Visser hits at this over-simplification attempt of Wilber very harshly: â€œSimplifying difficult concepts for a wider audience is a laudable project, no doubt, but why does this have to be stated every other paragraph? In my opinion, this is a rhetorical device that has run out of hand….The tendency to simplify things in this book is stretched to the limits. It’s as if Wilber is making a desperate attempt to explain Foucault or De Saussure or Nagarjuna to the hip hop generation, but is constantly afraid of losing their attention. We are assured ad nauseam: ‘Don’t worry if these terms are unfamiliar, we will cover that important topic later.’ ‘Don’t worry, we will summarize this later.’ ‘Don’t worry, it is much simpler then it sounds!’â€
Redundancy: Visser calls this the most annoying feature in Integral Spirituality. Ideas are repeated throughout in the book. Not that Wilber has run out of ideas it is just that certain facts are mentioned over and over again that the reader may become surfeited with them. But at the same time, certain important questions are left unanswered, even not raised at all. â€œTime and time again we are reminded that spiritual traditions still believe in the ‘myth of the given’, without ever getting a decent range of real life examples. Just why did modernity reject premodern notions? And isn’t this something modernity has to be praised for? Or criticized?â€
This does not however mean that the book is full of repetition. As we saw in the earlier posts, the book offers a unique insight into spirituality and its future. Similarly, there is lack of integration between integral concepts and no application of methodology to religion or spirituality. As Frank Visser puts it, â€œMethodologies get a very cursory treatmentâ€ For instance, cognitive science is given a mere one page.
Self-promotion: This is an assault on Wilber by Visser, but the latter has evidence to prove that he is not wrong. In Visser’s opinion, self-promotion is rampant through the book. Visser opines that even after 178 pages one has to wade through â€œshameless self promotionâ€ like â€œIf you like this, join Integral Institute!â€, â€œintegral is the best, the most comprehensive, the most effective, the most…â€ etc. References to previous books, the integral institute and this or that integral website, as Visser puts it, â€œmarketing has taken overâ€.
Linearity is back. To describe the process of consciousness development is indeed a difficult job. Not many do it well, but Wilber has been so far good at it. One of his first metaphors to describe development was that of a ladder. But â€œladderâ€ met with lot of criticism and hence, he replaced it with the more feminine, â€œwaves and streamsâ€. Now, Wilber has shifted back to linearity. He comes up with the metaphor of the â€œconveyor beltâ€.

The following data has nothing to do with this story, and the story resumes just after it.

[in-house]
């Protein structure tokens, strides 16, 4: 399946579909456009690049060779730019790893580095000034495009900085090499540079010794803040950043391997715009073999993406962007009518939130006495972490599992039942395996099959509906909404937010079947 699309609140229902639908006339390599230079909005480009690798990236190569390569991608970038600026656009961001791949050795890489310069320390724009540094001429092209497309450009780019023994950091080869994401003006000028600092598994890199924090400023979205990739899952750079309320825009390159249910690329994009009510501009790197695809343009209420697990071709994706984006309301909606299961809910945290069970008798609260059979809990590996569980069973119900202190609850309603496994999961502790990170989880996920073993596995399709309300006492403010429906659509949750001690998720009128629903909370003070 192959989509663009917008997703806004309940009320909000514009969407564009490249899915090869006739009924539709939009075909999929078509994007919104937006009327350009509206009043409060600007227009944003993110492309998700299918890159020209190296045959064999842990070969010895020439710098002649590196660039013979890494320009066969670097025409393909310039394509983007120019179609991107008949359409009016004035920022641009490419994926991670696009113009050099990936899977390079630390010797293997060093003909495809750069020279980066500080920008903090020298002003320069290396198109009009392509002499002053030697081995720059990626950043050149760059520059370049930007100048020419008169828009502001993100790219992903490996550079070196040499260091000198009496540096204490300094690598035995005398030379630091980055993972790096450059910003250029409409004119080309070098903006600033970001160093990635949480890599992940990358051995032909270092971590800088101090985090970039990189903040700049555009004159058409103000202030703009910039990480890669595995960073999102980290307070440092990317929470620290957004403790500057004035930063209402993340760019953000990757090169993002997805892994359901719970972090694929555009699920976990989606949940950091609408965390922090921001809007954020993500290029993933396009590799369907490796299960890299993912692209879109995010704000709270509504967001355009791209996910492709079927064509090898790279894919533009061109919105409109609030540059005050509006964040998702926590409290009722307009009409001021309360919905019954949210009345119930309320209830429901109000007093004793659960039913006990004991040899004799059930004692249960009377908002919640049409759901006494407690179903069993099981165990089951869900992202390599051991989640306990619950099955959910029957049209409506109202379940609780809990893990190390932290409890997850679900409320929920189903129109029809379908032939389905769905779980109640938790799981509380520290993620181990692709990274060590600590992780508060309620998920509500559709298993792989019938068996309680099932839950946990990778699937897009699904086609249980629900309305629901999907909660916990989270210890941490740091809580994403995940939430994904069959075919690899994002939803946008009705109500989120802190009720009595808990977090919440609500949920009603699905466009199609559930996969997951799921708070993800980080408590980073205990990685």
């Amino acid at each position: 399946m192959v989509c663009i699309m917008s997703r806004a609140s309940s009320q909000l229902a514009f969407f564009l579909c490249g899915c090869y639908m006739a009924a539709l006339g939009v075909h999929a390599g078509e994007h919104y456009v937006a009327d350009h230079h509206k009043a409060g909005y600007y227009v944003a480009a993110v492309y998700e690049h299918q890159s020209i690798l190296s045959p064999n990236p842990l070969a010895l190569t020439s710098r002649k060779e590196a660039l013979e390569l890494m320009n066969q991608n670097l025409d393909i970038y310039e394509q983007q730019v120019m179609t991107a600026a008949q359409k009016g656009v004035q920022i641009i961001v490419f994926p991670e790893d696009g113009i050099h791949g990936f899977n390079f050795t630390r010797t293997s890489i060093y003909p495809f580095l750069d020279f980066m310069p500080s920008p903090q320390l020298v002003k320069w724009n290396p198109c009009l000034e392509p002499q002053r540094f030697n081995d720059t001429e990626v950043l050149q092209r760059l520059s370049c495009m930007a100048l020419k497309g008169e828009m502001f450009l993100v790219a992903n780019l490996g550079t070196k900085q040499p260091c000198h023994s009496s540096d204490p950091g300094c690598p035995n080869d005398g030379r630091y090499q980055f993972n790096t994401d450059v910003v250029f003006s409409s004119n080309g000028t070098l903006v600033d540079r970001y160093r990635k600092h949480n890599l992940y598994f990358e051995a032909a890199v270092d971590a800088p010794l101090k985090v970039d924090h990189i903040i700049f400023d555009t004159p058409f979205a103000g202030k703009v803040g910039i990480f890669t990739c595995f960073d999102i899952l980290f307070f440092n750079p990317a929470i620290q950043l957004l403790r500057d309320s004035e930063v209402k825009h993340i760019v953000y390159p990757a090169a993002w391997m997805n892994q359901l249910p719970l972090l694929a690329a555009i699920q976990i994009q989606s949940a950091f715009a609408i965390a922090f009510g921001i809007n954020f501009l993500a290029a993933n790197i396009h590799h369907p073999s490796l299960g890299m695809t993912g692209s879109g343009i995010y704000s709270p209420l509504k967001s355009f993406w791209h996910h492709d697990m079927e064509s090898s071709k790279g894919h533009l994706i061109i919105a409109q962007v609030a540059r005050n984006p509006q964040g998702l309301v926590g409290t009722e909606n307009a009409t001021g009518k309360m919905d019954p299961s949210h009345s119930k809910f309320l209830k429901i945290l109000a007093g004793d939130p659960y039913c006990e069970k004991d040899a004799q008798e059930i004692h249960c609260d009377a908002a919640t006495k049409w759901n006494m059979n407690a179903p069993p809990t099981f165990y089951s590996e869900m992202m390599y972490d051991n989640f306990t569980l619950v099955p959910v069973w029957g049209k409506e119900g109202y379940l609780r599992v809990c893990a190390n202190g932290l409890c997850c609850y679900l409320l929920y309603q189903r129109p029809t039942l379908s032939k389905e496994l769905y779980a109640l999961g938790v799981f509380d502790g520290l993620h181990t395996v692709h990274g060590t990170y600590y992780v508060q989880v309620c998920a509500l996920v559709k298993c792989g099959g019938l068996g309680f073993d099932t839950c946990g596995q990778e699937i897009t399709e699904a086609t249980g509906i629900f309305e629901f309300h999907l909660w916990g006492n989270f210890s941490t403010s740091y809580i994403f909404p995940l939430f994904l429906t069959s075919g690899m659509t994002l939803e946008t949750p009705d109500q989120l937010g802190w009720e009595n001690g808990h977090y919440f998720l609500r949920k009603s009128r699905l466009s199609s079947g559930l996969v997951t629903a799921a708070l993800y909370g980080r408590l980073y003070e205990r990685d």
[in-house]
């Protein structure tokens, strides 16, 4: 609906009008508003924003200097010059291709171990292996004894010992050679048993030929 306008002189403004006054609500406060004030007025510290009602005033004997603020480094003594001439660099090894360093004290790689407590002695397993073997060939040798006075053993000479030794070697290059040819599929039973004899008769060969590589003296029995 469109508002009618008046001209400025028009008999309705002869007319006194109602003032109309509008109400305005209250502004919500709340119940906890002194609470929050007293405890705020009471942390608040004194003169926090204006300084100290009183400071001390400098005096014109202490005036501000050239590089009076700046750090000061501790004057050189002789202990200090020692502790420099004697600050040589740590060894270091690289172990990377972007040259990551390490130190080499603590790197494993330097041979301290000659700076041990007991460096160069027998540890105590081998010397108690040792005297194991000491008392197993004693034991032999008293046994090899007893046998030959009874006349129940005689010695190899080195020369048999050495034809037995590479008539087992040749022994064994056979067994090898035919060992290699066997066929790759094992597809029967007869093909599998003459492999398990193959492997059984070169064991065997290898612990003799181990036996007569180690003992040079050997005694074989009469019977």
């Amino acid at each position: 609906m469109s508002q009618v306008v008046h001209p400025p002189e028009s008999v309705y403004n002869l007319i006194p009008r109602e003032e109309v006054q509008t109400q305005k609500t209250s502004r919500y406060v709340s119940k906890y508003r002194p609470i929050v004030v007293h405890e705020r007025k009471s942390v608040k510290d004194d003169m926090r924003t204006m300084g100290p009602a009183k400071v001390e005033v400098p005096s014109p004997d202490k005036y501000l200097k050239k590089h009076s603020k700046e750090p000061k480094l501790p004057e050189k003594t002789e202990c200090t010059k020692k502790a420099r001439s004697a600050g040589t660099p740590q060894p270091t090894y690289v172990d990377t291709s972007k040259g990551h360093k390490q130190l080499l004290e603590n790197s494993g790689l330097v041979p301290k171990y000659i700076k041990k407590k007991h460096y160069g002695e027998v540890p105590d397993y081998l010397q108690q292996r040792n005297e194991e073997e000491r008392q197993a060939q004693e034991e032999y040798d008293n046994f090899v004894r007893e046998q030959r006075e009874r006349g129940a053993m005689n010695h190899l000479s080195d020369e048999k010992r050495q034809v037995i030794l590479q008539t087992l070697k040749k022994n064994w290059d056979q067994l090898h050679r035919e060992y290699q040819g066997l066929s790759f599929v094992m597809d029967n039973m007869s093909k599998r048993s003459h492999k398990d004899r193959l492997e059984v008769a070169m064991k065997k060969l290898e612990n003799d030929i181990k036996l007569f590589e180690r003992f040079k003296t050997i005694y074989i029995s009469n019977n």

Theoretical Contributions: For all its flaws and little falterings, Wilber’s Integral Spirituality is a great read. It offers insight into the current problem of rationality and religion. Wilber opines that the major issue in the field of religion is the level/line fallacy. Religion is still stuck in the mythic-literal level that is not accepted by the rational modern and postmodern worlds. Those on a higher level look at religion as a backward mechanism owing to its metaphysics and premodern traditions. And religious fundamentalists will see modernity and postmodernity as oppression against religious practice and resist it. A blockage in the line of development will lead to things like terrorism. This is, according to Visser, an â€œattractive theoretical contributionâ€.
Wilber has redefined Spiral Dynamics (SD) in Integral Spirituality. Creating his own brand of color-stages (Blue is Amber, Yellow is Teal with future colors like Indigo, Violet, Ultraviolet, Clear Light etc.) which suggest a closer relationship to nature’s laws. However, there is an issue with Wilber’s SD â€“ the color distribution percentages in the world exceed 100% because there are overlaps. Wilber states this in the book, â€œIn today’s (Western) culture, about 40% of the population is at amber [Blue], about 50% at orange, 20% at green, and 2% at turquoise [teal is skipped here, for no apparent reason, FV]. [Foot note added] This is a composite result of several sources, including Kegan, SD, Paul Ray, Loevinger, and Wilber. It doesn’t add up to 100%, because there are overlaps.â€ Beck and Cowan feel that a recalculation is better. And Visser too opines that a recalculation is better: â€œMy two cents here is, that once one decides to use these colors to characterize people, as Wilber does in the above quote, percentages should always add up to a hundred.â€
The Wilber-Combs Lattice is another marvel in the book. We have already discussed it in our previous posts â€“ Part II and Part III. Visser has a comment to make about the lattice: â€œWhat strikes me as rather unrealistic is the fact that all 24 cells in the Wilber-Combs Lattice show a same-size node or globe. It would have been more accurate (but this is all a matter of research, really) if the size of these nodes reflected the likelihood of that particular type of spirituality. Is a subtle experience really equally likely to occur in within a magic mind-set compared to an integral one? And if not, doesn’t that re-introduce the notion of linearity, where the higher stages are somehow closer to the higher states?â€
Critical Overview: All said and done, one does not still get a clear idea of how development of human consciousness happens. Visser ends on a disappointing note, stating that Wilber, quite typical of his writings, ends without be clear about development process/truth. Even Wilber concedes at some point in the book â€œAs for transformation itself: how and why individuals grow, develop and transform, is one of the great mysteries of human psychology. The truth is, nobody knows. There are lots of theories, lots of educated guesses, but few real explanations. Needless to say, this is an extraordinary complex subject.â€
In brief, here’s what Wilber has attempted to do in Integral Spirituality: He has offered insights on why and how integral spirituality needs to be re-interpreted to be taken forward. In the process, he has framed a Wilber-Combs lattice, re-colored Spiral Dynamics, redefined the role of religion and insisted on the need for a postmetaphysical path for religion.
â€œWilber’s Integral Spiritualityâ€ is a series of posts on integral spirituality, Wilber-Combs Lattice and the need for postmetaphysical religion. You can read the Part I, Part II, Part III and Part IV to know more.
1. Frank Visser’s â€œLord, Give Us Integral, But Without the Hype: A Review of Integral Spiritualityâ€ here
2.Â Thomas Maxwell’s â€œIntegral Spiritualityâ€
3. Jan Brouwer’s â€œThe Wilber-Combs Lattice Revisitedâ€
5. Frank Visser: â€œMy Take on Wilber-5â€